• Vectara HHEM: an open source model created by Vectara, for detecting hallucinations in LLMs. It is particularly useful in the context of building retrieval-augmented-generation (RAG) applications where a set of facts is summarized by an LLM, but the model can also be used in other contexts.
  • LaBSE: a measure evaluates the cosine similarity of the source and translation sentence embeddings [Feng et al.]. It’s a dual-encoder approach that relies on pretrained transformers and is fine-tuned for translation ranking with an additive margin softmax loss. Two different features were extracted from this approach depending on the variables considered via cosine similarity:
  • labse1: hypotesis VS target
  • labse2: hypothesis VS source
  • SelfCheckGPT QA (MQAG) [Manakul et al.] facilitates consistency assessment by creating multiple-choice questions that a separate answering system can answer for each passage. If the same questions are asked it’s anticipated that the answering system will predict the same answers. The MQAG framework is constructed of three main components: a question-answer generation system (G1), a distractor generation system (G2), and an answering system (A). Two different features were extracted via this approach, one using GPT3.5 Turbo and another using GPT4.

Finally, a logistic regression model was trained using the main competition dataset and the features described above. The feature importance is quite insightful as shown below, where we can observe that Vectara and GPT4 models produce the strongest features overall:

Image 2: Logistic regression weights of the final model.

Results

Despite of the simplicity of the approach used (mostly relying on pre-trained resources and without needing GPU infrastructure) it can be considered a strong baseline with a 0.826 Accuracy. The ranking table from Codalab is included as follows:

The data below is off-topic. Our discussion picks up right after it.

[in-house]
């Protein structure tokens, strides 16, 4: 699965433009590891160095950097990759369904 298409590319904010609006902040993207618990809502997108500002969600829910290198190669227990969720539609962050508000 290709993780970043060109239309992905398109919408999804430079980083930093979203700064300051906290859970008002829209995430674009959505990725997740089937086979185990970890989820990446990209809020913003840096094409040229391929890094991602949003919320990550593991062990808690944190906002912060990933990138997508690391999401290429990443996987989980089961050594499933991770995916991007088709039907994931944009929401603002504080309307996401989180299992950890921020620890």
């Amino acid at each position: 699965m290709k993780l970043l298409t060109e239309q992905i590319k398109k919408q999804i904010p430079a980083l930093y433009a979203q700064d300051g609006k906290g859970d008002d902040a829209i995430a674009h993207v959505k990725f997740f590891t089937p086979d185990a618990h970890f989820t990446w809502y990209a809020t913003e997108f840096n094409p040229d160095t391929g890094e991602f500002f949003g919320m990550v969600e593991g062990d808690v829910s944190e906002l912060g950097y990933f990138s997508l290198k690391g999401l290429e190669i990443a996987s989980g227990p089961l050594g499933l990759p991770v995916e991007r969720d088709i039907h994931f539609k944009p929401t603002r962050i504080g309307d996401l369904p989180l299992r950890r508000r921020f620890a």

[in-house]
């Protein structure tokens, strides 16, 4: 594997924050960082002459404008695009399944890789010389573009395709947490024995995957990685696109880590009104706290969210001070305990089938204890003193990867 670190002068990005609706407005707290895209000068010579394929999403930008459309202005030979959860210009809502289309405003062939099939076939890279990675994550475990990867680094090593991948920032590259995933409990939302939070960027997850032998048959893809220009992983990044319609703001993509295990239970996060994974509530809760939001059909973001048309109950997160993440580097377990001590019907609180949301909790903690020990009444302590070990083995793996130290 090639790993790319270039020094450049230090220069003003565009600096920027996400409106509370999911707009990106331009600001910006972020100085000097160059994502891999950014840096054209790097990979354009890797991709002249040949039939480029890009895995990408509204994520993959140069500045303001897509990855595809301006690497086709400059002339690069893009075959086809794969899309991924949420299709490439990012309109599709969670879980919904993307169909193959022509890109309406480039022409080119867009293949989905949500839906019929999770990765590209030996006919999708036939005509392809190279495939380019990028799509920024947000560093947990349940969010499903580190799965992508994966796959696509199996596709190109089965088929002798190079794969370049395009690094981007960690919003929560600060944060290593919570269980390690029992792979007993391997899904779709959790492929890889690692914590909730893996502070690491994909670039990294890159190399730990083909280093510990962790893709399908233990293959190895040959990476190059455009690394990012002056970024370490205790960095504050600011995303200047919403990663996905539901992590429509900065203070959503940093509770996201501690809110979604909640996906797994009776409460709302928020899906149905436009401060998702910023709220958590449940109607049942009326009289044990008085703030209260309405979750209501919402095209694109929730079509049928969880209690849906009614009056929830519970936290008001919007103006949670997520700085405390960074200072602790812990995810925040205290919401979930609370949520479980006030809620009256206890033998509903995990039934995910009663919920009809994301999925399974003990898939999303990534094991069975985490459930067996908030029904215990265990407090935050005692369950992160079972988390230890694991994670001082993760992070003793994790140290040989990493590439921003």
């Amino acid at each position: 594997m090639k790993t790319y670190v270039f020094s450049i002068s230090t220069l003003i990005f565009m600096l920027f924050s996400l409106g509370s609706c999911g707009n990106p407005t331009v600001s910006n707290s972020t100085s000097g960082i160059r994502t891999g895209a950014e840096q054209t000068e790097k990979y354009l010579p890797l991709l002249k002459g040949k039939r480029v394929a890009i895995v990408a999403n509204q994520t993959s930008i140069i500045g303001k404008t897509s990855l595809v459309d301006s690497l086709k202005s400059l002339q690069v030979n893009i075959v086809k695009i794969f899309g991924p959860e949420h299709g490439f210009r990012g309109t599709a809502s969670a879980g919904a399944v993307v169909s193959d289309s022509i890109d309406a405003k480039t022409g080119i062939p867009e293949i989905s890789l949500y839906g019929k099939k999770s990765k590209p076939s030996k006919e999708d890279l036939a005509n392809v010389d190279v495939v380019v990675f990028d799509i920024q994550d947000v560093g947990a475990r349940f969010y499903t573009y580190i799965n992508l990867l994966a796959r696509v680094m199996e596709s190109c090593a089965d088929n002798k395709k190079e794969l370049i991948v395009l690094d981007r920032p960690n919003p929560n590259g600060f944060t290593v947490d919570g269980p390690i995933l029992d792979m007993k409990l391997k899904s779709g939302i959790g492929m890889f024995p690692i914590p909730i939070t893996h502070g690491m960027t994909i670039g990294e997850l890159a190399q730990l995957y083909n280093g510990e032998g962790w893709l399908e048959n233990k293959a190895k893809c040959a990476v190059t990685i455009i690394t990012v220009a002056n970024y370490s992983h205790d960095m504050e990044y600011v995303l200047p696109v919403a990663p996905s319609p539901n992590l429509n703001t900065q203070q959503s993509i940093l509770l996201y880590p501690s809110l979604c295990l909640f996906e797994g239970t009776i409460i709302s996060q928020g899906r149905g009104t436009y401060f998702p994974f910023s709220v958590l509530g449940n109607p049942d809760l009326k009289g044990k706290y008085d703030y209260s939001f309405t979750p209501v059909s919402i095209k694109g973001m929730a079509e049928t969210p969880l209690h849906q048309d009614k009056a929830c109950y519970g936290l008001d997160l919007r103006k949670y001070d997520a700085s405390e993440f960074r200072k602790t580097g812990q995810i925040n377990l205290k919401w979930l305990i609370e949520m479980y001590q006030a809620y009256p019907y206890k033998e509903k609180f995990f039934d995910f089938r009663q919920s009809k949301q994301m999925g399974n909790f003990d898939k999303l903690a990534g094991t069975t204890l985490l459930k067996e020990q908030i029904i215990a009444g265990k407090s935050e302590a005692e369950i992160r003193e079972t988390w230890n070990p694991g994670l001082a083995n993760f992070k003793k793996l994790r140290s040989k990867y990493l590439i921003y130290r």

References

chrF++: words helping character n-grams [Popovic]

COMET: A neural framework for MT evaluation [Rei et al.]

To Ship or Not to Ship: An Extensive Evaluation of Automatic Metrics for Machine Translation [Kocmi et al.]

Analyzing the Source and Target Contributions to Predictions in Neural Machine Translation [Voita et al.]

Bitext mining using distilled sentence representations for low-resource languages. [Heffernan et al.]

Massively multilingual sentence embeddings for zero- shot cross-lingual transfer and beyond [Artetxe and Schwenk]Unsupervised cross-lingual representation learning at scale [Conneau et al.]

Xnli: Evaluating cross- lingual sentence representations [Conneau et al.]

MQAG: Multiple-choice Question Answering and Generation for Assessing Information Consistency in Summarization [Manakul et al.]

Evaluating Factuality in Generation with Dependency-level Entailment [Goyal and Durrett]

QuestEval: Summarization Asks for Fact-based Evaluation [Scialom et al.]

SummEval: Re-evaluating Summarization Evaluation [Fabbri et al.]

SummaC: Re-visiting NLI- based models for inconsistency detection in summarization [Laban et al.]

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Alejandro Mosquera

Kaggle Grandmaster. Researcher in AI, Cyber Security, Machine Learning, NLP. Opinions are my own. www.alejandromosquera.net